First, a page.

Is that a revolution I hear? Some educators say Immersive Education -- virtual worlds and game-based learning technology -- can reform the way students are taught. Others call it a natural and necessary evolution. Still others call it heresy that has no place in education whatsoever. Only time will tell for sure, but at least one thing is certain: The initiative is stirring up the status quo and has academia talking about the future of online learning.
Immersive Education combines interactive 3D graphics, commercial game and simulation technology, virtual reality, voice chat, Webcams, and rich digital media with collaborative online course environments and classrooms. Unlike traditional computer-based learning systems, the virtual learning environment is designed to immerse and engage students in the same way that today’s best video games grab and keep the attention of players.
The technology supports self-directed learning, as well as collaborative group-based learning environments that can be delivered over the Internet or using fixed-media such as CD-ROM and DVD.
This is exciting new ground for many educators, but it’s also a cause for concern among some teachers about its disruptive potential. Critics question the effectiveness of computer simulations for education, while others are worried that introducing video games as learning tools in schools will diminish education.
Learning.now blogger Andy Carvin has an interesting post about whether video gaming belongs in the classroom, which was discussed by a panel at this year’s South By Southwest Interactive Festival (SXSWi). The forum, entitled Let's Get Serious: Could Video Games Replace College?, included panelist Eliza Gold, of the University of Texas at Austin’s Digital Media Collaboratory, who explains, “As engaging as videogames are, it makes sense to apply some of it to schools and learning. Part of what makes it hard for students to be motivated is because what’s taught is taught out of context… It’s possible that videogames could be used to help people learn curriculum in a real world sort of way.”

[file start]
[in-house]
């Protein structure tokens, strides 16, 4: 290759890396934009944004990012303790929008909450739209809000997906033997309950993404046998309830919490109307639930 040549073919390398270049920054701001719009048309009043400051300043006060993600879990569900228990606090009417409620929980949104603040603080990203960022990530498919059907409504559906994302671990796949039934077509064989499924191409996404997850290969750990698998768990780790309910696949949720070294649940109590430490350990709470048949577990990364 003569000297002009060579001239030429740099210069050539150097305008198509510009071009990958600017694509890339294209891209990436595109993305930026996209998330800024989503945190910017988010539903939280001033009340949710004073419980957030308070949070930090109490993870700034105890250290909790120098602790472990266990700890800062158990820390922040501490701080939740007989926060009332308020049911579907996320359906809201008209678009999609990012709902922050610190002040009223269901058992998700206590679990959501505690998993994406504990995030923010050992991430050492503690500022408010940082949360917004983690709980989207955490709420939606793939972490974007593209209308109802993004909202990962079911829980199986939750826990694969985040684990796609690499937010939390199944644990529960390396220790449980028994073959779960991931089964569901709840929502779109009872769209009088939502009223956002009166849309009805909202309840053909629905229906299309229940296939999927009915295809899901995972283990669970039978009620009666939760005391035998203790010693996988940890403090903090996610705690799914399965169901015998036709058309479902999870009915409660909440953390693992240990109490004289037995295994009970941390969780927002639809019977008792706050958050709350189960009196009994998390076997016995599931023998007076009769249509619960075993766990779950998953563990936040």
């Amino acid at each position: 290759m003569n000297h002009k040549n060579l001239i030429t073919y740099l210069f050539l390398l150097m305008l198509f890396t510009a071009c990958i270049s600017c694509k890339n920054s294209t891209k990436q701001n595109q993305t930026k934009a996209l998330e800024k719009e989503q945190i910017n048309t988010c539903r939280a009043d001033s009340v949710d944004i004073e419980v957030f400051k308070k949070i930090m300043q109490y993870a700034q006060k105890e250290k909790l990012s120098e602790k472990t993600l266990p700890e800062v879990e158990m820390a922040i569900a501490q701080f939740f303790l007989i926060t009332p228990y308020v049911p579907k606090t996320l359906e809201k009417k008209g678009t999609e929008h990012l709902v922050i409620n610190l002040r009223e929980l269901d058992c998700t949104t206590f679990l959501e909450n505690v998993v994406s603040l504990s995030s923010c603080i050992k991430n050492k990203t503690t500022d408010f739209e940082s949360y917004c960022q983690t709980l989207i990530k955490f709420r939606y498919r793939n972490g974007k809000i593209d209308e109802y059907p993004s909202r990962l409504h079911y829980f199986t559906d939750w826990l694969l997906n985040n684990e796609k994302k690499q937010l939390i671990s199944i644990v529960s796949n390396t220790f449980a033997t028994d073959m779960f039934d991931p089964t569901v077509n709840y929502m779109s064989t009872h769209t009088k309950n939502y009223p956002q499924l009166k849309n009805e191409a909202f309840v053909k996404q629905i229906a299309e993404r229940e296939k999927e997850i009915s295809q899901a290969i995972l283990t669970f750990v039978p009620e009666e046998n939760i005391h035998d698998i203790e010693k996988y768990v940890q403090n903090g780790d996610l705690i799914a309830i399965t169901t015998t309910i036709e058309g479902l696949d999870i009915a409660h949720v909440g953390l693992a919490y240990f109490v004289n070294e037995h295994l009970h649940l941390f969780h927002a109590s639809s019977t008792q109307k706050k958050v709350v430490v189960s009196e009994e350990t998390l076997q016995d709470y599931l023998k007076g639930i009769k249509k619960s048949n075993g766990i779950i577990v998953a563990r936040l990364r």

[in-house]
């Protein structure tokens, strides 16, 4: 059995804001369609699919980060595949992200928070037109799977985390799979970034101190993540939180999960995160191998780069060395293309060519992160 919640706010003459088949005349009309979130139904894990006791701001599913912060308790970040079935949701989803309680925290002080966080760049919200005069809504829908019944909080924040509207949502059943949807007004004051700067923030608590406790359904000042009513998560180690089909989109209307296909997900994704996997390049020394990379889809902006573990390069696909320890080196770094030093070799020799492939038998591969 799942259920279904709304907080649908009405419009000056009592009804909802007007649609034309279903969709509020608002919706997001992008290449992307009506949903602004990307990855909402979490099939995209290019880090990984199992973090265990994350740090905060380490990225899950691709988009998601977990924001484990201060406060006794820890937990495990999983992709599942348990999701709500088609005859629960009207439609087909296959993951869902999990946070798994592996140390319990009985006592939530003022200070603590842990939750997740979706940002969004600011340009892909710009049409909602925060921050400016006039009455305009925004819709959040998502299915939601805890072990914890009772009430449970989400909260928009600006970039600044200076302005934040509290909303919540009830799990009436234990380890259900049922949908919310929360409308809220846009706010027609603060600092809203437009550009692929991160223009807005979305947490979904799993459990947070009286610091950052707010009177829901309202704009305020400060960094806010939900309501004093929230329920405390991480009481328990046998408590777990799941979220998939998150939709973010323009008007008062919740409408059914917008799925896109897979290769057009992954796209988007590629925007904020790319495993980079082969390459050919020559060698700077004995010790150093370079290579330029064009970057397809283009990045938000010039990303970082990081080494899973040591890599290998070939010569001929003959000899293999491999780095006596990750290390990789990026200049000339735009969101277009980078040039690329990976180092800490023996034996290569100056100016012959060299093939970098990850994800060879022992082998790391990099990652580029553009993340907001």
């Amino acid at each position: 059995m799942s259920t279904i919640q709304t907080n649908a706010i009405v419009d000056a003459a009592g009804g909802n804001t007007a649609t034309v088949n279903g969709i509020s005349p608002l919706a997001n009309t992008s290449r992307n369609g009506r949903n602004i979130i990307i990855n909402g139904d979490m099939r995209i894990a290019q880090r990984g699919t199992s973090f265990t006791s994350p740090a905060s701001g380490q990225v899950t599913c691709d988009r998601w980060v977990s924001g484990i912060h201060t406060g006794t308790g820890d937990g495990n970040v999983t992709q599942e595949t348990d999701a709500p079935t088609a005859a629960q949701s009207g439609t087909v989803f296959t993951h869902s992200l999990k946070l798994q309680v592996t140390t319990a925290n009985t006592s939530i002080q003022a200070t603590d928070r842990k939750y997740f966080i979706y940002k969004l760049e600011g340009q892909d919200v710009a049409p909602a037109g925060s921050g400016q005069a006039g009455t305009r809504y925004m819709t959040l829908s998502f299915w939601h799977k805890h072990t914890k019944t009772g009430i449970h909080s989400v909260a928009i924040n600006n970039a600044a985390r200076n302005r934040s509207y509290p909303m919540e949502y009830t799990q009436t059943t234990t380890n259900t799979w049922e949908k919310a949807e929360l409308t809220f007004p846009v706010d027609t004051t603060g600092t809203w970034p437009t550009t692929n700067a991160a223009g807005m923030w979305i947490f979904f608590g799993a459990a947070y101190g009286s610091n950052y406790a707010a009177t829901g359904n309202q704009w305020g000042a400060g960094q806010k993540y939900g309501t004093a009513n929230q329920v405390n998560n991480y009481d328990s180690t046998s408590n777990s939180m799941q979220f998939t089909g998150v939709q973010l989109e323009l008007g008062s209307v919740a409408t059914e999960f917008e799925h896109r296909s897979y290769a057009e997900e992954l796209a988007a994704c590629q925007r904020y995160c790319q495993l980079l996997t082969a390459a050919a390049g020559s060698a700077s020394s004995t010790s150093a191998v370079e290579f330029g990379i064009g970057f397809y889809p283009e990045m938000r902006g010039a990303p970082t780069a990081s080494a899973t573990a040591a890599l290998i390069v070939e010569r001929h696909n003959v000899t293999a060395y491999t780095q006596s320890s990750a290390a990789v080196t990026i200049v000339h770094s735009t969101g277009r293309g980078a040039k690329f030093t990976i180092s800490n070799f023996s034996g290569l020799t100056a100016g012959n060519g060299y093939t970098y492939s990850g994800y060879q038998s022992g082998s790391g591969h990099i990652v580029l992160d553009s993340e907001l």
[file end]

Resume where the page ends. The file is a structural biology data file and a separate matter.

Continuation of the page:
In some instances, teachers feel that their jobs may be threatened. One question that is often raised is, “Will immersive education replace teachers?”
On the contrary, as a collaborative tool, Immersive Education has the potential of fostering a deeper connection between student and teacher and a richer teaching environment. It liberates the teacher to become a more effective teacher instead of simply a lecturer.
In fact, some studies indicate that students can learn faster and more effectively using these types of technology. It can be argued that studying in a virtual reality environment is better than learning from a book because the virtual world, when properly constructed, is highly interactive, engaging, visual, and full of rich and interactive educational materials.
Immersive Education is developed by the Immersive Education Initiative, a non-profit international collaboration of universities, colleges, research institutes, consortia, and companies that are working together to define and develop open standards, best practices, platforms, and communities of support for virtual worlds and game-based learning and training systems.
Members of the Immersive Education Initiative participate in any one (or all) of 10 focus areas. These activities are chaired by faculty, administrators, and doctoral students from the Grid Institute, Boston College, Amherst College, MIT Media Lab, and NASA.
Virtually all types of higher education institutions offer online curriculum, adding to a substantial growth in online learning. Immersive Education will play an integral role in the future of online education because it offers richer, deeper, and more meaningful learning experiences than are possible with traditional online classes.
The technology gives participants a sense of "being there," which in turn provides educators and students with the ability to connect and communicate in a way that greatly enhances the learning experience.
— Aaron E. Walsh, Director of the Grid Institute